Dr. Charlie Hall gives economic forecast at the Farwest Show
Wednesday, August 28, 2019
Posted by: Beth Farmer
Will there be a recession, and if so, how soon?
Keynote speaker and renowned green industry thought leader Dr. Charlie Hall gave his economic forecast at the 2019 Farwest Show, and it was can’t-miss information for hundreds of nursery owners, suppliers, service providers and others in attendance.
The economist and professor of horticultural sciences at Texas A&M University said that he can’t guarantee there will or won’t be a recession — no one can. However, history has to be considered, along with key economic indicators, in any such forecast.
Before going into that, he prefaced his remarks with a disclaimer. “No fake news today,” he said. “These are the economic facts …. Please know that I’m not trying to make partisan remarks.”
The economy goes through up and down cycles, and Hall said that the United States economy is in the midst of its longest period of expansion ever — 122 consecutive months and counting under the Obama and Trump administrations. That’s more than 10 years. On average, there’s a recession every 6½ years. This alone means a down cycle is likely coming.
“We’re overdue,” Hall said. “We’re well overdue for a recession.”
Hall mentioned several factors to consider — some encouraging, some not. Under the current economy, consumers remain about as confident as they did a year ago, and they continue to spend. However, the growth in spending is slowing, and so is the development of new housing, which is something the green industry has always relied upon to generate business. Unemployment is still very low but leveling off, and leading economic indicators are flattening as well.
Hall also said there is currently an inverted yield curve, in which the rates on 10-year treasury bonds are lower than those on two-year treasury notes. Normally a longer commitment yields a higher rate. Though nothing is certain, such an inversion often points to a recession.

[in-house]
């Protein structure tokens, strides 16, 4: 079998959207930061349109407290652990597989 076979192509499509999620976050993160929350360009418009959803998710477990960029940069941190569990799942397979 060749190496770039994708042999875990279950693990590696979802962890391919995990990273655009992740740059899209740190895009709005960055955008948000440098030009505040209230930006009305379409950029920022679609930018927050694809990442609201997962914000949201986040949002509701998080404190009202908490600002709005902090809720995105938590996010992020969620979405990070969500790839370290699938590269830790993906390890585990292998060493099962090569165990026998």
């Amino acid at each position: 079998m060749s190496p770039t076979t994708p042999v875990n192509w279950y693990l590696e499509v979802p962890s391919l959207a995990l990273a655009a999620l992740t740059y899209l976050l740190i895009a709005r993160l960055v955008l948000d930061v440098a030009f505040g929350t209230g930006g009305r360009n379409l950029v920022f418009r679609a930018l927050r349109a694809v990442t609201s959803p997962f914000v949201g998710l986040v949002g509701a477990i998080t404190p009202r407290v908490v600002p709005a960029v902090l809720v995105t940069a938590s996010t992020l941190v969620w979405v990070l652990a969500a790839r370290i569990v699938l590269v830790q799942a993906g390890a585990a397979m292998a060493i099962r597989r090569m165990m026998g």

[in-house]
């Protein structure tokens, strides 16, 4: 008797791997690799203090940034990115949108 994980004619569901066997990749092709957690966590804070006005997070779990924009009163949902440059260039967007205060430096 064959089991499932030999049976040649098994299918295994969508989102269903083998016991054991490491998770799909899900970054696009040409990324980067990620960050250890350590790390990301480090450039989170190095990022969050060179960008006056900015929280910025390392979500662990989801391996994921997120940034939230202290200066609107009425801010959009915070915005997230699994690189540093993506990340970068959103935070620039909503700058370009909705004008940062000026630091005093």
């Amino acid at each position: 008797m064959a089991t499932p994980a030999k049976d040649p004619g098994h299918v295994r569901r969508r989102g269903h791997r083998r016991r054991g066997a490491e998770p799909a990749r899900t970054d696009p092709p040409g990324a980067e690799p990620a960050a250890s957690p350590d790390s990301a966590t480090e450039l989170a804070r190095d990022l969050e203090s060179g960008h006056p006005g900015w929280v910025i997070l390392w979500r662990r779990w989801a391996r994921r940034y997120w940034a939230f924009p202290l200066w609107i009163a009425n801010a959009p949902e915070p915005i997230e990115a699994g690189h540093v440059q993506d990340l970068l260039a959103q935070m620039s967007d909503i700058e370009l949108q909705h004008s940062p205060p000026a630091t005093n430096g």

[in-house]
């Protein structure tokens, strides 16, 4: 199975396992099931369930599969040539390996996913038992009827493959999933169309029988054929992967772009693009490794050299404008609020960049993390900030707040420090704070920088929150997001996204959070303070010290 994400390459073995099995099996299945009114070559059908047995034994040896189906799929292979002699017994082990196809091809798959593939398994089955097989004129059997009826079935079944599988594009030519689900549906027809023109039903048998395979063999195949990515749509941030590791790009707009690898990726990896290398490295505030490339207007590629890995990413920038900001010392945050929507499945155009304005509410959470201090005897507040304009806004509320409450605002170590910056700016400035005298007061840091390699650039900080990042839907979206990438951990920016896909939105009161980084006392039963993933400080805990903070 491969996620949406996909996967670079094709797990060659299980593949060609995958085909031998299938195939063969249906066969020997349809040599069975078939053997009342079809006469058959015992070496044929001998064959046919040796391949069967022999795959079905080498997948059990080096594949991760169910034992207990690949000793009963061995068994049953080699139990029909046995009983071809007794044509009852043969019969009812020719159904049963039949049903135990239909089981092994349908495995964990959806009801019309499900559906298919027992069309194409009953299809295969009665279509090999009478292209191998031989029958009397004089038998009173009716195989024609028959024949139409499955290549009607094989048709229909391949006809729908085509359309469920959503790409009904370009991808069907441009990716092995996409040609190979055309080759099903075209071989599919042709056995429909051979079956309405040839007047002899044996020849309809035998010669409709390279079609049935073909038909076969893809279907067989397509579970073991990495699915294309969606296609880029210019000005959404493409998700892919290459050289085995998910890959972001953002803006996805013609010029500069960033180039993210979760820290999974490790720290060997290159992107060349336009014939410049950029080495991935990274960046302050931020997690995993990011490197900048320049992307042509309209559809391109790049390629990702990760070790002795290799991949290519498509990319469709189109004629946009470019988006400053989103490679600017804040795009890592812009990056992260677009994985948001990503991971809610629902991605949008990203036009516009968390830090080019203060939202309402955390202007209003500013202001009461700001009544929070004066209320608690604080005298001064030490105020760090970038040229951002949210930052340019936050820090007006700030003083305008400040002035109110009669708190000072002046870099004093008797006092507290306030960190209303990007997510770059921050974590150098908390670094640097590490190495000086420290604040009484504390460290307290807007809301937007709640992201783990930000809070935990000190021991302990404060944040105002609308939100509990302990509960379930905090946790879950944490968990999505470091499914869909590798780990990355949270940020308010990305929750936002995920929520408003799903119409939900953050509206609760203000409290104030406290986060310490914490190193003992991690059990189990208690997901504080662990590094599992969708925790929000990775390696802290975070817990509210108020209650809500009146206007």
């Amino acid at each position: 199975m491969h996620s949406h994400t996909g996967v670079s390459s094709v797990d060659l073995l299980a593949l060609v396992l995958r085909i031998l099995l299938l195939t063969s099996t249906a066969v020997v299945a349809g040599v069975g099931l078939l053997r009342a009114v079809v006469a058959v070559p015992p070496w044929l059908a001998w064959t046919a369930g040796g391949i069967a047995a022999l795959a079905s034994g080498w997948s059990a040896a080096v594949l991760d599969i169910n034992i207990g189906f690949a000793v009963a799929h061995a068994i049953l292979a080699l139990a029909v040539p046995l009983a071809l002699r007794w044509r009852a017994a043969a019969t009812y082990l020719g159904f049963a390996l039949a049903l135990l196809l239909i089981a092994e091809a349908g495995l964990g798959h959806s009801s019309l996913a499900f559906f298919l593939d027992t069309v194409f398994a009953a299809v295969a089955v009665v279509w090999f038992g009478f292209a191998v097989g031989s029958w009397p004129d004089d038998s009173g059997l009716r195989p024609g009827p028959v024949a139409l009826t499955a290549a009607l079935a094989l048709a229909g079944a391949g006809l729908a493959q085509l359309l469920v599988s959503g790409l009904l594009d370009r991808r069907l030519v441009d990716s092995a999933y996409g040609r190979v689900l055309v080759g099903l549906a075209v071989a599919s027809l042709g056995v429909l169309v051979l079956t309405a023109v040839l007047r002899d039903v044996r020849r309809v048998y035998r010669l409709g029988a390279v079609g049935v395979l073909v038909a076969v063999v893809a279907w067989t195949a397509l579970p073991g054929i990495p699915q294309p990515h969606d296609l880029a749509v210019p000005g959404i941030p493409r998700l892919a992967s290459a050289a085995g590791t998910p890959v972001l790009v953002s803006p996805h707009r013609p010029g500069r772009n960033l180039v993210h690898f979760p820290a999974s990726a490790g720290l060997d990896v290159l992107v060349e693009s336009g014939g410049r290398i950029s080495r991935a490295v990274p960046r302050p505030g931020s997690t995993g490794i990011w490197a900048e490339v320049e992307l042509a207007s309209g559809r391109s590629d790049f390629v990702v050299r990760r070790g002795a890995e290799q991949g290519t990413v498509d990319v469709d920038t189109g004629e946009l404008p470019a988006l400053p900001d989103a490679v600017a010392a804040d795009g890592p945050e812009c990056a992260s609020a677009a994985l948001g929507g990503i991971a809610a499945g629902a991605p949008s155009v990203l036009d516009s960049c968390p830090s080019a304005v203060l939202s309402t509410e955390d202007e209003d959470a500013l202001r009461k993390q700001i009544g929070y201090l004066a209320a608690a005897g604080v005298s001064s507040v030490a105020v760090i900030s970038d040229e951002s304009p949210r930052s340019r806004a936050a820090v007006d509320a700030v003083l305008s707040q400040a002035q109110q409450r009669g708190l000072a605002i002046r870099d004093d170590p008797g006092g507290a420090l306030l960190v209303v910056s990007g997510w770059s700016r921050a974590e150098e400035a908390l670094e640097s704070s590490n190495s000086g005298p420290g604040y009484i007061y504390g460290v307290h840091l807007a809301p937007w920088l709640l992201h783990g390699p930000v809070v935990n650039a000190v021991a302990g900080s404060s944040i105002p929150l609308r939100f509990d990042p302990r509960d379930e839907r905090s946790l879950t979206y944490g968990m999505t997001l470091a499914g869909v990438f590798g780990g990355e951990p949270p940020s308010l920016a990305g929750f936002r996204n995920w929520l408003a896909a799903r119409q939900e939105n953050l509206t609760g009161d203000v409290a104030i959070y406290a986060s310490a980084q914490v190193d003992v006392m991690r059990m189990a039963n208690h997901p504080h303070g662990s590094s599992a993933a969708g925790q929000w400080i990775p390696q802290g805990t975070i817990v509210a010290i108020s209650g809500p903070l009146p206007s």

Hall estimated the chances of a recession between now and the end of the year are 33 percent, rising to 50 percent in 2020 and 80 percent by the end of 2021.
“It’s coming,” he said. “Do we have some time? Yes.”
If a recession does come, it is not likely to be as severe as the Great Recession, Hall said. That recession was precipitated and exacerbated by a financial crisis, and regulatory steps — perhaps overzealous ones, he argued — were taken to ensure that it doesn’t happen again.
“We can’t have a financial crisis,” he said. “Fortunately, the financial sector is at low risk currently.”
In terms of current federal policies, Hall wasn’t a fan of current federal tax or trade policies.
He noted that based on the evidence, the Tax Cuts and Jobs Act that Congress passed and President Trump signed in late 2017 hasn’t generated the 3.5 percent economic growth that supporters promised.
“The tax cut was passed at the exact wrong time,” he said. “It made no sense.”
Moreover, it didn’t generate investment in the economy — companies largely used tax savings to buy back their own stock instead. It certainly didn’t reduce the federal budget deficit, which has exploded. Finally, the cut was supposed to benefit the middle class but mostly has benefitted the top 5 percent of earners instead.
“I’m talking about policies, and this policy has not played out,” he said. He added that the higher deficit will be “a handcuff on fiscal and monetary policy when stimulation is needed.”
Hall also noted that the trade conflicts between the United States and its trade partners, primarily China, are “killing ag in the Midwest.”
“A tariff is always a tax on consumers,” he added, contradicting claims that the exporting country pays the tariffs for imported goods. The importer pays them and passes the cost on to consumers.